Directors? buys can be a useful indicator of the future prospects of a company.
The theory goes that those with an inside knowledge of a company are unlikely to spend their hard earned cash on its shares if they don’t believe the company has a bright future ahead of it. Directors purchasing stock sends a signal to the market that those with the most knowledge of the business believe its share price will appreciate over time.
With that in mind, here?s a look at two fast growing companies in which…
Directors’ buys can be a useful indicator of the future prospects of a company. The theory goes that those with an inside knowledge of a company are unlikely to spend their hard earned cash on its shares if they don’t believe the company has a bright future ahead of it. Directors purchasing stock sends a signal to the market that those with the most knowledge of the business believe its share price will appreciate over time.
With that in mind, here’s a look at two fast growing companies in which directors have recently been buying shares.
With the exception of the finance director, it’s unlikely many will have a deeper knowledge of a company than the chief executive. That’s why it’s worth noting that the CEO of Telit Communications (LSE: TCM), Oozi Cats, spent nearly £230,000 on Telit shares in September, taking his holding to just north of 20%. The director clearly has confidence in Telit, so does this mean it’s time to buy?
Personally, I believe Telit looks to be trading at an appealing level right now.
The company operates in the fast growing Internet of Things space, has grown its revenues from $207m to $333m over the last three years and has generated five-year total annualised shareholder returns of a huge 32% per annum. And after a sizeable correction in the share price of late, Telit can now be bought for a low multiple of 11 times FY2016 earnings, if analysts’ forecasts of 25c earnings per share are accurate.
Recent results for the half year ended 30 June saw revenue growth of 6.3%. And while adjusted profit before tax was lower than last year on the back of continued R&D efforts and setbacks in the ramp-up of certain products in the US, it’s expected that the company should benefit from typically strong seasonality in the second half of the year.
While a director putting his money on the line is no guarantee of future performance, at the current share price I believe Telit offers an attractive risk/reward skew.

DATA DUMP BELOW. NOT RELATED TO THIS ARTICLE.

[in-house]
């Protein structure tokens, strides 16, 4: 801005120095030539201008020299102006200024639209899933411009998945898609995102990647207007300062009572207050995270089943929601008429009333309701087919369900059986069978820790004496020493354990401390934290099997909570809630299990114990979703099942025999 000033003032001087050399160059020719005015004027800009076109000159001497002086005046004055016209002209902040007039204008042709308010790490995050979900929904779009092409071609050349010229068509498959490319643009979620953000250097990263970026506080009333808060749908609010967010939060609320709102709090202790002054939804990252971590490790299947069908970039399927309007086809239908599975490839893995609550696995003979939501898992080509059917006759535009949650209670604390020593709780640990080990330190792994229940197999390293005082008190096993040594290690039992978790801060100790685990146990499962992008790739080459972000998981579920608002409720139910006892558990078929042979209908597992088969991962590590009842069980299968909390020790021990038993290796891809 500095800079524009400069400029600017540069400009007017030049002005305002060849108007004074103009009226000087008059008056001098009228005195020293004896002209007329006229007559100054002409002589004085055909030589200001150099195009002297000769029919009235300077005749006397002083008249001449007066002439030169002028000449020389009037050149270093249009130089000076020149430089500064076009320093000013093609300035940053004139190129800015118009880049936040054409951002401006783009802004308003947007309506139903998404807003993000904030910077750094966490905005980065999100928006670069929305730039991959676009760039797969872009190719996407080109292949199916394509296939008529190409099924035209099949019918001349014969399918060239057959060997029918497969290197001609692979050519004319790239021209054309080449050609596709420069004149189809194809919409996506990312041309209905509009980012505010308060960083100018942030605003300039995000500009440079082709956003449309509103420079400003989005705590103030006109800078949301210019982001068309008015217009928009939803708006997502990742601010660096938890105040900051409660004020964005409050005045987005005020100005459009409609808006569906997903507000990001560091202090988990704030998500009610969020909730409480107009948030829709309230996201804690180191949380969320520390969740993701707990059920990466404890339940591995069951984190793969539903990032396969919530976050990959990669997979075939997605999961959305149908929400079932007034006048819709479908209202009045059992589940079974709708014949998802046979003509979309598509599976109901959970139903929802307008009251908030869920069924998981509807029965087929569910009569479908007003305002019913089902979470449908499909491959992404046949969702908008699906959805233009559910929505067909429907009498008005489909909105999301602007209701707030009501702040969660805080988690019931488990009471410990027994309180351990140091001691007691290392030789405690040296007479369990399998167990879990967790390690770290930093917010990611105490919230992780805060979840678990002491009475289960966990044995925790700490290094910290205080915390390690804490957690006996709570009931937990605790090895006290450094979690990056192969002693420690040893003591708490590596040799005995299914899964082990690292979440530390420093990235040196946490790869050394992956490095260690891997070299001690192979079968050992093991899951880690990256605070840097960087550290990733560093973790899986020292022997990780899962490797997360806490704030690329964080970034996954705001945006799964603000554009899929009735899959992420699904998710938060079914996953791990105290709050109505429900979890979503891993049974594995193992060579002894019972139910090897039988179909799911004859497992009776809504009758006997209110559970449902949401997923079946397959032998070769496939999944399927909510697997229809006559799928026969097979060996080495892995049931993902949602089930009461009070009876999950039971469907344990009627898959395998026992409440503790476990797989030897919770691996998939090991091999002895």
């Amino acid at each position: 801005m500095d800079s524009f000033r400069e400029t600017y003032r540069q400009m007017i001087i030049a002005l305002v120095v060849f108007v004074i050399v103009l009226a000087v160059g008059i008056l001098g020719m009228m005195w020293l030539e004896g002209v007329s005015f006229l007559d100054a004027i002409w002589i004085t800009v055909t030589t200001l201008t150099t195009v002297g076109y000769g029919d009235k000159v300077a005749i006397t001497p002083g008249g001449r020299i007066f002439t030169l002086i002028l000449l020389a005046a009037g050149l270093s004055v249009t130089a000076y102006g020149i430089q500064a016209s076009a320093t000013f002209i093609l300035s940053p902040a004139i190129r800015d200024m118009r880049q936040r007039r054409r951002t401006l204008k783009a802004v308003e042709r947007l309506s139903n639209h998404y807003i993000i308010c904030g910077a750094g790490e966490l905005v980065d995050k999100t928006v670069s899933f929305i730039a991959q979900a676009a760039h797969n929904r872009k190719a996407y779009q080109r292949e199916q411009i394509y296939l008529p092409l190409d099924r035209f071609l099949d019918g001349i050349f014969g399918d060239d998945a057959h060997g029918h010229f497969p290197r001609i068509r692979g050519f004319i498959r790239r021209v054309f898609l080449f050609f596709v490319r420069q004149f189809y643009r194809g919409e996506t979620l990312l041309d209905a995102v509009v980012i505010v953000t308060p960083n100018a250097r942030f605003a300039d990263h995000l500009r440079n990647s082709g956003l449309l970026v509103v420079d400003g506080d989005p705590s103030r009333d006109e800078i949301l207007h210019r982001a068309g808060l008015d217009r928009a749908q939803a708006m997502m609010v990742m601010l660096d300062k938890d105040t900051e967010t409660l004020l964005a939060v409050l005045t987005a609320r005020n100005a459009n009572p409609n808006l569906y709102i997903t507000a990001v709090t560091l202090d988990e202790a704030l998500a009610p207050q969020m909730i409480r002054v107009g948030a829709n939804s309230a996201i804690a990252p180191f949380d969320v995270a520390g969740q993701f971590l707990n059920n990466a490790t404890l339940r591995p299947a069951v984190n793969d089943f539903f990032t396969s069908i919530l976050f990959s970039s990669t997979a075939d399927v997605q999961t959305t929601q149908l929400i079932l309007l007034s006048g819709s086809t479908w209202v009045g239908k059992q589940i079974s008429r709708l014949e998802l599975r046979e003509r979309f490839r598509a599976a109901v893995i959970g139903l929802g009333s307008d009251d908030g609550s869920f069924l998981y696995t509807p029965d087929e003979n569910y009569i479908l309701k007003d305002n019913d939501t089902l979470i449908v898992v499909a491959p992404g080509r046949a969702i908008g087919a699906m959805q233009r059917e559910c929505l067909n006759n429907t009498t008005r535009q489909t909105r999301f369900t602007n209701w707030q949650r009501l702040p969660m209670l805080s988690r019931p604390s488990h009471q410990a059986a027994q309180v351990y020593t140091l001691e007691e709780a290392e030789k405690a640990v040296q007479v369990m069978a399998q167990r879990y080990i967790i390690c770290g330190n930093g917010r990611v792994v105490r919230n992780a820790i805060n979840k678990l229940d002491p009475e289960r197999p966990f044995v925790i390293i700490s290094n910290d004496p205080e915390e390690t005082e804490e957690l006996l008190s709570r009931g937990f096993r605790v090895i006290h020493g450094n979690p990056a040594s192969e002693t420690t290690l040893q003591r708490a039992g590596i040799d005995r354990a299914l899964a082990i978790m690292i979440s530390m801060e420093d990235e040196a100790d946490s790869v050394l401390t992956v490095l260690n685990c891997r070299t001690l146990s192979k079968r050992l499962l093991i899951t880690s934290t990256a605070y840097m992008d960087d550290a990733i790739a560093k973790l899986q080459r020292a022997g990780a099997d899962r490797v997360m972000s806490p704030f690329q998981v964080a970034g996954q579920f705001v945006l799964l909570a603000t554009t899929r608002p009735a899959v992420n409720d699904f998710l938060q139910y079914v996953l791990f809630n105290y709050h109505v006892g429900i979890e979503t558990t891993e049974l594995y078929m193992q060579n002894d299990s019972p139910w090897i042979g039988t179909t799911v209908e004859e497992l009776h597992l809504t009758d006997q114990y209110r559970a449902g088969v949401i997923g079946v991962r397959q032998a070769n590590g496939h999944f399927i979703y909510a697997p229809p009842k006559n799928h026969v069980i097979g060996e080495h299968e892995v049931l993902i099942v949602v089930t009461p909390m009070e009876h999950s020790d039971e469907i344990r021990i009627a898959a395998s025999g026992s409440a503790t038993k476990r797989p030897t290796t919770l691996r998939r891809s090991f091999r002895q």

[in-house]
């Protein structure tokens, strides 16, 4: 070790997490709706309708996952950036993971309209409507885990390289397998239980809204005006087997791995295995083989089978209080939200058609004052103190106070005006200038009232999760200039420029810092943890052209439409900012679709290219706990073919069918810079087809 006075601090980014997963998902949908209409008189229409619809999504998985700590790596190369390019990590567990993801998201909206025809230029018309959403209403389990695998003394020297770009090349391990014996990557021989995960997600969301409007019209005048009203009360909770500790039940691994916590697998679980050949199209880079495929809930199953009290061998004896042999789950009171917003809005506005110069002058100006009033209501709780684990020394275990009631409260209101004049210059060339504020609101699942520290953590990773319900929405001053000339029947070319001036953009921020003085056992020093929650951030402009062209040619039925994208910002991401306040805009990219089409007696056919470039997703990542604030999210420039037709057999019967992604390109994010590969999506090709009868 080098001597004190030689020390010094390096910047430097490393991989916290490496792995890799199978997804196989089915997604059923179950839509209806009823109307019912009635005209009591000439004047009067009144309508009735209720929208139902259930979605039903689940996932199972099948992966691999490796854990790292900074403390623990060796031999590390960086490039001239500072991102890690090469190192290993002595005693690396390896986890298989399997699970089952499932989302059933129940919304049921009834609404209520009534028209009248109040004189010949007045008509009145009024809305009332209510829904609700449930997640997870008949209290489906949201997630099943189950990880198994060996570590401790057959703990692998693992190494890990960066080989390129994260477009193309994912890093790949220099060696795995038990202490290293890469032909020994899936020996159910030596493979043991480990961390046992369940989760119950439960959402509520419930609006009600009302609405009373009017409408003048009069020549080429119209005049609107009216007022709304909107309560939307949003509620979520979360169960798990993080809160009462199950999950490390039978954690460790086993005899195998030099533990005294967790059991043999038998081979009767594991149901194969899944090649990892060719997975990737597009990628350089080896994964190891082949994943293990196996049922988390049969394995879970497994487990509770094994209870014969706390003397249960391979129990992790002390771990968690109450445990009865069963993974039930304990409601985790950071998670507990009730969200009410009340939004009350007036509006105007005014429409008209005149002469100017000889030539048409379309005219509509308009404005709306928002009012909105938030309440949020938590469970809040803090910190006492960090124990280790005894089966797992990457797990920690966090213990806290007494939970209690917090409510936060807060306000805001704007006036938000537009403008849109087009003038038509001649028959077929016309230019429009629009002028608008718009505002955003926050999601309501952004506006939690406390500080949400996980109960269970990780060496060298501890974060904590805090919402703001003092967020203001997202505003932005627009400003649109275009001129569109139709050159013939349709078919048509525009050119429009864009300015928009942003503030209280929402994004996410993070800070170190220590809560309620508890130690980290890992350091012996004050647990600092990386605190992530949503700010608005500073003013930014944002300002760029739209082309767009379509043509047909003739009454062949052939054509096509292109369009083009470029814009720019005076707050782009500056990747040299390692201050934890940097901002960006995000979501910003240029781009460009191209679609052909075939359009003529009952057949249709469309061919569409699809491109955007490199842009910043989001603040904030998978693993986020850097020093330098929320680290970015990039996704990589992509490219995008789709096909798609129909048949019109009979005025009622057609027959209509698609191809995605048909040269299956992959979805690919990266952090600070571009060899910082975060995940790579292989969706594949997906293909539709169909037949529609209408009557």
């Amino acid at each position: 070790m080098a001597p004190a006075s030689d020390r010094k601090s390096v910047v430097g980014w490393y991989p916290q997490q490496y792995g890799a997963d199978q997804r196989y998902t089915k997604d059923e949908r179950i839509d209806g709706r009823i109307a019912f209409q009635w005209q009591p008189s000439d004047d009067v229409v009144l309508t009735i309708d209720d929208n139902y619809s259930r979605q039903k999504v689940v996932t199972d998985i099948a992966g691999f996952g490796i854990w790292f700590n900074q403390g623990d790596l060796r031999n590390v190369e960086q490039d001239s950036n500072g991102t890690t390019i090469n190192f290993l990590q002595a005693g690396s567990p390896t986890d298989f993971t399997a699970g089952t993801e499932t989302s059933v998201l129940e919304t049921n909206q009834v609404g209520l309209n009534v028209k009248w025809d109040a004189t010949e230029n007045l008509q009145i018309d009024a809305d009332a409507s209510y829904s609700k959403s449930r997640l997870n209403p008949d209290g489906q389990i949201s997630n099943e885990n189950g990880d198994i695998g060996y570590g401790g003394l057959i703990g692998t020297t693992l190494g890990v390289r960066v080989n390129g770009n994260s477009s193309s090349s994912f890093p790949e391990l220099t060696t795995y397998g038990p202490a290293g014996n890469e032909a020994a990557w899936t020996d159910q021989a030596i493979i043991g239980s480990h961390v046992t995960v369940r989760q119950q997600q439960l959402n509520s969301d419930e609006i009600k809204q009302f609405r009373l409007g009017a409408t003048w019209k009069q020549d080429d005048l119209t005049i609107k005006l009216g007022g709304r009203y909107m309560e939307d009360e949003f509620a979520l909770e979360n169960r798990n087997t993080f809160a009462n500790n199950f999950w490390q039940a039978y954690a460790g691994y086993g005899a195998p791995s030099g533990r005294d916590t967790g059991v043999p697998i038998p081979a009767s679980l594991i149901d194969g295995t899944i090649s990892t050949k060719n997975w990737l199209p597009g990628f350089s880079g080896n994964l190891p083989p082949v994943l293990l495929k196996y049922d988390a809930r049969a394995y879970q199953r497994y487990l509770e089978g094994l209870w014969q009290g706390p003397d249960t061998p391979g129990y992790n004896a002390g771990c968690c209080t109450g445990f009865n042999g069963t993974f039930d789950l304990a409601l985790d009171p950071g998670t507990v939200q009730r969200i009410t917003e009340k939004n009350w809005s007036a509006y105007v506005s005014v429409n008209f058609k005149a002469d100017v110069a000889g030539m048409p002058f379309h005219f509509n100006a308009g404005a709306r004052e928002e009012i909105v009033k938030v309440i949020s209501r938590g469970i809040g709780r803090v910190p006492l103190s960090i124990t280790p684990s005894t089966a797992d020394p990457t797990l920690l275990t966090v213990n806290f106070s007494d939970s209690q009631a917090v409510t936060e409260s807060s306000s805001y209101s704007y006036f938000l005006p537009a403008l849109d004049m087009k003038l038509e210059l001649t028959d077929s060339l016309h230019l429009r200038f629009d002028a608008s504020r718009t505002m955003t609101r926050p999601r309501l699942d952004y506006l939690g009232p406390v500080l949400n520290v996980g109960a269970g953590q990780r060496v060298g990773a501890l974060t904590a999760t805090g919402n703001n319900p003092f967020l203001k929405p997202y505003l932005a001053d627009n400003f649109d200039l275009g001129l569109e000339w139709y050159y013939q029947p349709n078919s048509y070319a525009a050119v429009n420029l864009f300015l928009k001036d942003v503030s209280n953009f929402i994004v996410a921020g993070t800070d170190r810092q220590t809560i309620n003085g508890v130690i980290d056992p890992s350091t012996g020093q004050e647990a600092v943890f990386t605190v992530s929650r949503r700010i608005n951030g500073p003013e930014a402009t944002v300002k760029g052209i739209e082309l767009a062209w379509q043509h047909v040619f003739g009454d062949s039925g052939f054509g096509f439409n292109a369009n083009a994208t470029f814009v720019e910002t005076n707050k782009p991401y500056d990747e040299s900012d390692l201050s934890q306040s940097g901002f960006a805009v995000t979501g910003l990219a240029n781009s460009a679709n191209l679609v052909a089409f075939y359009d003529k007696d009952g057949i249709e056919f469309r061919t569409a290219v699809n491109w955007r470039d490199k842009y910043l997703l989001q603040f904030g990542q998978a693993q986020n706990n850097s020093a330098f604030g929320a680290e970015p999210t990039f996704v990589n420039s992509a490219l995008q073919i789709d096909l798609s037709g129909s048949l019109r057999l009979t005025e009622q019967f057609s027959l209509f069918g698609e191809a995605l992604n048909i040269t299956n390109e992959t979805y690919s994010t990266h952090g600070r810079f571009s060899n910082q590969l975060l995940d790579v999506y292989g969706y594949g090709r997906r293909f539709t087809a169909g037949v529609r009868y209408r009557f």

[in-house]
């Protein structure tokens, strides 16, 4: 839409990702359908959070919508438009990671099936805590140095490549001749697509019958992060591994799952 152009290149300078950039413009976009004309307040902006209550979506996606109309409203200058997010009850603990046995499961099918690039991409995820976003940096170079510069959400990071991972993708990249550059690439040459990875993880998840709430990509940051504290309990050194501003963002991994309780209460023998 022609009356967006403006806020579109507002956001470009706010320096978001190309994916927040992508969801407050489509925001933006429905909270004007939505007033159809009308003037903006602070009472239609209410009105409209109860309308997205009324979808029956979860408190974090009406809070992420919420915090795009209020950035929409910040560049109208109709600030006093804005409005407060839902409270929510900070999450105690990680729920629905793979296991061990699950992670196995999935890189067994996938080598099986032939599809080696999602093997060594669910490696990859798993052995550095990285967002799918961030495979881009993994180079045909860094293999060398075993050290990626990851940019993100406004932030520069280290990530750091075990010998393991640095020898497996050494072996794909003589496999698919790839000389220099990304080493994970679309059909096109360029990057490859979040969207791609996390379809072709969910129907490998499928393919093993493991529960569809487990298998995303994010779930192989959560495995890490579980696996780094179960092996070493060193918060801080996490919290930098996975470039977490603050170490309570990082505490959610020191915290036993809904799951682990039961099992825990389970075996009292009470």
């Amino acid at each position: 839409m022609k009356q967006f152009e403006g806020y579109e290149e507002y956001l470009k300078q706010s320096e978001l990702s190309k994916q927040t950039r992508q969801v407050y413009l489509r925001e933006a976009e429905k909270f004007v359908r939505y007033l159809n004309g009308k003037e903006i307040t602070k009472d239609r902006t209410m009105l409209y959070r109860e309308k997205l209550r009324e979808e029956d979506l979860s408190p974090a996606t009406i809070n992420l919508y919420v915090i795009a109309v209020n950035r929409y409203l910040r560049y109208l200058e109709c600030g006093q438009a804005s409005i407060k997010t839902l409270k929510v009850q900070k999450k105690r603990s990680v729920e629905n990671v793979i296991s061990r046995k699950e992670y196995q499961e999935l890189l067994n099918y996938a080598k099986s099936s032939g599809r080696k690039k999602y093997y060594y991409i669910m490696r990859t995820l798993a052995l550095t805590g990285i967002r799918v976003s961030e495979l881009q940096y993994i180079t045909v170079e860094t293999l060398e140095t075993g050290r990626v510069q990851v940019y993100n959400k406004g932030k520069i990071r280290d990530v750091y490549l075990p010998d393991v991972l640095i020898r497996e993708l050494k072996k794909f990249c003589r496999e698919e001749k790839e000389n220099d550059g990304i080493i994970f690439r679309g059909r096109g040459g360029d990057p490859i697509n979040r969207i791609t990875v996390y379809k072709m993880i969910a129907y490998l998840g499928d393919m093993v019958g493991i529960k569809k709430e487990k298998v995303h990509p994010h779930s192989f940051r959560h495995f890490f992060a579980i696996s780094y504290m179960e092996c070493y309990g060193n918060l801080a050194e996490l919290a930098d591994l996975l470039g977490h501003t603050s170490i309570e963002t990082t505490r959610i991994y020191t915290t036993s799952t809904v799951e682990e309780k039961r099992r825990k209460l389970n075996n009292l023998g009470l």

The only thing better than one director purchasing shares in a company is multiple directors loading up and this is exactly what has happened at Hikma Pharmaceuticals (LSE: HIK) recently.
Three directors, including chairman and chief executive Said Darwazah, vice-chairman Mazen Darwazah and non-executive Ali Al-Hursy spent over £12m on Hikma stock in September, taking the opportunity to build a dominant stake in the company as the share price has slumped.
Hikma’s share price has fallen dramatically since trading at around 2,700p in early August, after comments from US presidential candidate Hillary Clinton about the escalating cost of drugs has sent the sector lower and Hikma reported a drop in operating profits in its half-year results.
However Hikma is viewing 2016 as a “transitional year” after a string of significant acquisitions in the last few years and has stated that the company is “building a strong pipeline to support future growth.”
Earnings may be volatile in the short term while Hikma integrates its recent acquisitions, but with the share price falling 25% in two months and the company now trading on a P/E ratio of 17, for those willing to ride out the short-term earnings weakness, I believe it could be worth following in the directors’ footsteps and building a position in Hikma.
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Edward Sheldon has no position in any shares mentioned. The Motley Fool UK has recommended Hikma Pharmaceuticals. We Fools don't all hold the same opinions, but we all believe that considering a diverse range of insights makes us better investors.